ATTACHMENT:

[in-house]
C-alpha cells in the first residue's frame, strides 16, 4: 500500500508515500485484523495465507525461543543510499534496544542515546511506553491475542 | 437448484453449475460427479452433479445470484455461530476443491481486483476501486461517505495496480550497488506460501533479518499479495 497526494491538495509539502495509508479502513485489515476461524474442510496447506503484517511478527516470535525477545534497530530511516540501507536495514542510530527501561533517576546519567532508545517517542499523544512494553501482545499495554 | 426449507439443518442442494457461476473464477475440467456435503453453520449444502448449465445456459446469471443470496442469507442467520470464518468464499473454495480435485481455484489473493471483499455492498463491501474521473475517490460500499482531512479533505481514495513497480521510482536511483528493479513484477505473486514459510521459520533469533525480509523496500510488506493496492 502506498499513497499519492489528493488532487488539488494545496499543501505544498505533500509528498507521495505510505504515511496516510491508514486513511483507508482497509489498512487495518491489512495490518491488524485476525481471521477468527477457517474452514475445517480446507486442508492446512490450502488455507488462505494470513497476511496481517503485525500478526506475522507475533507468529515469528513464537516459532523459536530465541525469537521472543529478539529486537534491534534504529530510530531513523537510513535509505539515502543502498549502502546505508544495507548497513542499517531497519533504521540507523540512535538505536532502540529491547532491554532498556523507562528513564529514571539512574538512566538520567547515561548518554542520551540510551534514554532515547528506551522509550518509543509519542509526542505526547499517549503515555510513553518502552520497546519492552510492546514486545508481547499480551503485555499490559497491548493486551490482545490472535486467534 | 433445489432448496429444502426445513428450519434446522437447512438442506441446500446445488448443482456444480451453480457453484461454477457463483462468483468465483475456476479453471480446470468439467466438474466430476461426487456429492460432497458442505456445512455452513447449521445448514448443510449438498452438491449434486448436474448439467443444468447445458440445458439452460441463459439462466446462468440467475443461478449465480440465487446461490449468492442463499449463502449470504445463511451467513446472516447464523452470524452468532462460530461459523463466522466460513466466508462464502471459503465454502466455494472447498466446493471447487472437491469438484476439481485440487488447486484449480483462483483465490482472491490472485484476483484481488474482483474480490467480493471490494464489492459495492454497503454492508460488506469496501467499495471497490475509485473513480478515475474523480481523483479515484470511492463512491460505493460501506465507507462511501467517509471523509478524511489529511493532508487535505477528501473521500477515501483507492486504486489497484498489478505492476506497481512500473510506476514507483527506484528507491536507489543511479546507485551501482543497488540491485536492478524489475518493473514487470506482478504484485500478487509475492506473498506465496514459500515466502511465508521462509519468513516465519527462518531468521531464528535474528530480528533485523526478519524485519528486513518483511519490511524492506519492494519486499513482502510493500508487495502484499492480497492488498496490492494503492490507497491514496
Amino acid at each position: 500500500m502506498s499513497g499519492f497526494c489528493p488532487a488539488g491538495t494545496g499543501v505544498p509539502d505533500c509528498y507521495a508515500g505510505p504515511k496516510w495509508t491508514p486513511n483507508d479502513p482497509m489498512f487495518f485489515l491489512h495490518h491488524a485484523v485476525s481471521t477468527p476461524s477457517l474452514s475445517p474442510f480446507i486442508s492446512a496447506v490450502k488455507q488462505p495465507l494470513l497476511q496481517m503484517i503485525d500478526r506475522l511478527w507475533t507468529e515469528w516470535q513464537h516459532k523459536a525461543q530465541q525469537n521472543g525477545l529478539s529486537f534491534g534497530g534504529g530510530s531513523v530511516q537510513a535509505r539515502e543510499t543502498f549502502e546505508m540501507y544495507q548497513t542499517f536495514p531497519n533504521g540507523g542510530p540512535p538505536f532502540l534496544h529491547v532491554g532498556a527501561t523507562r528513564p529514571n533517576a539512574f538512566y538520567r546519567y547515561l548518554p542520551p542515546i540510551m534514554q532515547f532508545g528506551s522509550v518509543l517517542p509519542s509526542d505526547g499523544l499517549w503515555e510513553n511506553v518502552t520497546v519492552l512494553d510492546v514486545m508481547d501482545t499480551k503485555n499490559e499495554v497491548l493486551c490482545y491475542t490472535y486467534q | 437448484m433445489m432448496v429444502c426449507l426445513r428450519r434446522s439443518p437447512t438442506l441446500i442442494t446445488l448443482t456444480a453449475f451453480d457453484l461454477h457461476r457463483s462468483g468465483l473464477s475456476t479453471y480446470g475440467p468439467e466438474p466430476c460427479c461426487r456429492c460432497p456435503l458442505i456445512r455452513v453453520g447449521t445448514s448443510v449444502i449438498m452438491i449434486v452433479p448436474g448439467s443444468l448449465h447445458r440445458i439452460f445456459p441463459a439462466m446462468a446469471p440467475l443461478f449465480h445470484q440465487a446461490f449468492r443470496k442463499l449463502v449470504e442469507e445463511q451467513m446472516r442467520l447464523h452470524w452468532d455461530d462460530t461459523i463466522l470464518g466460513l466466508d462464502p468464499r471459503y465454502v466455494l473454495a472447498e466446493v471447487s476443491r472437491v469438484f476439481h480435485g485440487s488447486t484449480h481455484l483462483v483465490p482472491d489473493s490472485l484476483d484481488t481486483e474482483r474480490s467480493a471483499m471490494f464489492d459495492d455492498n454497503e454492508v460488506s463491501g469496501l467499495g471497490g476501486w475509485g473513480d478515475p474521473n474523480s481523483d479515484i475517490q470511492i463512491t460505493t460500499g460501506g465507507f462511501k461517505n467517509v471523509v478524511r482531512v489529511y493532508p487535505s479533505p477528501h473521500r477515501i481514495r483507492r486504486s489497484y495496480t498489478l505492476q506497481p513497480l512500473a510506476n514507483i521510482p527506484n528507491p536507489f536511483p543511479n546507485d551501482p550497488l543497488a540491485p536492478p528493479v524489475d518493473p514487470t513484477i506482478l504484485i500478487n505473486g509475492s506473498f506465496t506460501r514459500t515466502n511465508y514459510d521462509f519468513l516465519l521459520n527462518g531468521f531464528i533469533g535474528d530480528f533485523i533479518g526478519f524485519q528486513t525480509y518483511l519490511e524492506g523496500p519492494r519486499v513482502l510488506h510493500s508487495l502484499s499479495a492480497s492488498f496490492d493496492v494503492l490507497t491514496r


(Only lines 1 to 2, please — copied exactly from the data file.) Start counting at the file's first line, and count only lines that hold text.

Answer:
[in-house]
C-alpha cells in the first residue's frame, strides 16, 4: 500500500508515500485484523495465507525461543543510499534496544542515546511506553491475542 | 437448484453449475460427479452433479445470484455461530476443491481486483476501486461517505495496480550497488506460501533479518499479495 497526494491538495509539502495509508479502513485489515476461524474442510496447506503484517511478527516470535525477545534497530530511516540501507536495514542510530527501561533517576546519567532508545517517542499523544512494553501482545499495554 | 426449507439443518442442494457461476473464477475440467456435503453453520449444502448449465445456459446469471443470496442469507442467520470464518468464499473454495480435485481455484489473493471483499455492498463491501474521473475517490460500499482531512479533505481514495513497480521510482536511483528493479513484477505473486514459510521459520533469533525480509523496500510488506493496492 502506498499513497499519492489528493488532487488539488494545496499543501505544498505533500509528498507521495505510505504515511496516510491508514486513511483507508482497509489498512487495518491489512495490518491488524485476525481471521477468527477457517474452514475445517480446507486442508492446512490450502488455507488462505494470513497476511496481517503485525500478526506475522507475533507468529515469528513464537516459532523459536530465541525469537521472543529478539529486537534491534534504529530510530531513523537510513535509505539515502543502498549502502546505508544495507548497513542499517531497519533504521540507523540512535538505536532502540529491547532491554532498556523507562528513564529514571539512574538512566538520567547515561548518554542520551540510551534514554532515547528506551522509550518509543509519542509526542505526547499517549503515555510513553518502552520497546519492552510492546514486545508481547499480551503485555499490559497491548493486551490482545490472535486467534 | 433445489432448496429444502426445513428450519434446522437447512438442506441446500446445488448443482456444480451453480457453484461454477457463483462468483468465483475456476479453471480446470468439467466438474466430476461426487456429492460432497458442505456445512455452513447449521445448514448443510449438498452438491449434486448436474448439467443444468447445458440445458439452460441463459439462466446462468440467475443461478449465480440465487446461490449468492442463499449463502449470504445463511451467513446472516447464523452470524452468532462460530461459523463466522466460513466466508462464502471459503465454502466455494472447498466446493471447487472437491469438484476439481485440487488447486484449480483462483483465490482472491490472485484476483484481488474482483474480490467480493471490494464489492459495492454497503454492508460488506469496501467499495471497490475509485473513480478515475474523480481523483479515484470511492463512491460505493460501506465507507462511501467517509471523509478524511489529511493532508487535505477528501473521500477515501483507492486504486489497484498489478505492476506497481512500473510506476514507483527506484528507491536507489543511479546507485551501482543497488540491485536492478524489475518493473514487470506482478504484485500478487509475492506473498506465496514459500515466502511465508521462509519468513516465519527462518531468521531464528535474528530480528533485523526478519524485519528486513518483511519490511524492506519492494519486499513482502510493500508487495502484499492480497492488498496490492494503492490507497491514496